- In 2013, ATC collaborated with the Nassau County Planning & Economic Opportunity Department to develop the first tree ordinance for Amelia Island. Since then, ATC has periodically provided input to the County on improvement of this ordinance and served on the County Planning and Zoning Board committee updating the ordinance. ATC has also provided input on several revisions of the Fernandina Beach tree ordinance and served on the committee established by the PAB to study the section on the industrial sector. In addition, ATC provides materials to support City and County efforts to protect trees on Amelia Island.
- ATC has effected change through advocacy. ATC testifies at meetings and writes letters regarding trees and our maritime forest, development, wetlands and density issues that impact our trees. ATC also meets with developers, architects, builders and utility companies. ATC has established and values strong working relationships with other environmental groups on the Island.
- Wherever possible, ATC promotes land conservation and, with the help of its GIS volunteers, identifies Amelia Island properties containing healthy canopy for conservation easements or acquisition, working with North Florida Land Trust and municipal government.
- ATC has significantly increased community awareness regarding the importance of our trees as well as the rate of canopy loss by providing presentations, community meetings, booths at Wild Amelia’s Eco-Expo and other events, activities, articles and advertising. ATC has also inspired and provided input to journalists writing about Amelia Island trees and provided information for the Natural History exhibit at the Amelia Island Museum of History. In 2017, ATC undertook a major revision of its website and communication tools.
- ATC promotes the planting of shade trees in our community and provides support for other organizations undertaking this effort. We have planted trees in Egans Creek Park and at the Boys and Girls Club and been associated with other planting efforts, such as landscaping at the Fernandina Beach Library.
Each year at our business meeting, ATC presents awards to individuals and companies that make significant contributions to maintaining our maritime canopy on Amelia Island.
- 2017 Award for extraordinary service to our trees and canopy:
- Peg Lehosit for her Heritage Tree Project in Fernandina Beach.
- 2016 Awards for extraordinary service to our trees and canopy:
- Jo-Ann Leimberg, for her extensive service to ATC and the trees of Amelia Island while a member of the ATC Steering Committee.
- Shelly Nordlinger, for her largely single-handed effort to reduce canopy loss on Quattlefield Lane and to achieve Canopy Road designation.
- Robyn Nemes, for creation of the Wild Amelia Junior Naturalist Program to educate our community and the next generation regarding the nature of the Amelia Island environment, particularly the maritime forest, and her success in engaging both young and old in that environment.
- 2015 Awards for extraordinary service to our trees and canopy:
- Dudley Benesh and Phil Grifin of Amelia Coast Realty, for their efforts to preserve one of the most outstanding live oaks on the island at the corner of 8th and Elm Streets.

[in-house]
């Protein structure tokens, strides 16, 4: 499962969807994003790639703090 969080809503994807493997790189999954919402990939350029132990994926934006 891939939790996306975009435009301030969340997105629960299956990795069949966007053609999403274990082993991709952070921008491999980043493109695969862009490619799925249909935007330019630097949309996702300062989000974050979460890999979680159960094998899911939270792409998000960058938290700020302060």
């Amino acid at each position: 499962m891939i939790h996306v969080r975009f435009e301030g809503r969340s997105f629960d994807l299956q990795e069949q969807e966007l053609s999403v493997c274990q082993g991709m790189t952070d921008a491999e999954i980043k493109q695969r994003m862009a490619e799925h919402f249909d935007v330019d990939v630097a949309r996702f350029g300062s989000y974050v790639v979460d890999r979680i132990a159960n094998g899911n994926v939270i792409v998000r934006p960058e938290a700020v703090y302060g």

- Chris Occhuizzo, for his service to ATC and the trees of Amelia Island while a member of the ATC Steering Committee.
Voice of the Island Awards
New in 2017, ATC presents awards as warranted to individuals who have provided
extraordinary service to the environment of Amelia Island by speaking out orally, in writing or through photography.
- 2017 Voice of the Island Awards:
- MaVynee Betsch, for establishing a legacy of speaking out for the Amelia Island environment.
- Joan Bean, for a lifetime of speaking out for the welfare of Amelia Island.
- Munsell McPhillips, for developing and presenting “The Secret Life of Trees: Living in a Maritime Forest” and her many other contributions.
- Tom Cote-Merow, for his active engagement in public discourse in support of the environment
Goals, Objectives & Strategies
Overarching goal: Zero Net Canopy Loss
- Defeat SB 574 and HB 521 to keep tree ordinances local.
- Facilitate the development of a Fernandina Beach land conservation program.
- Facilitate the development of an island-wide Urban Forest Management Plan to protect our green infrastructure in both the city and county portions of the island. This includes:
- a comprehensible and enforceable tree ordinance with teeth;
- requirement of “site specific” plans that work around existing trees and topography; utilizing current, scientifically sound design and construction practices, such as Conservation Site Design and Low Impact Development approaches;
- an ISA-certified arborist to provide the city and county “go-to” expertise;
- a “tree commission” made up of community volunteers with relevant expertise;
- a GIS inventory of all remaining trees on the island, maintained by a shared city and county budget;
- Upgrade “trimming” done under utility wires & along roadside easements.
- Launch a planting campaign during the latter part of the year, as one major element of a “recovery plan.”
- Serve as an advisory resource for city and county government units as well as for developers
- Advocate for conservation of our maritime forest canopy and understory
- Conserve properties on Amelia Island containing heritage trees
- Expand member participation
- Educate the community regarding our maritime forest
- Negotiate with utility, City, County, State and Utilities regarding “trimming.”
- Plant native trees to maintain and rebuild our maritime canopy
- Raise funds to support these activities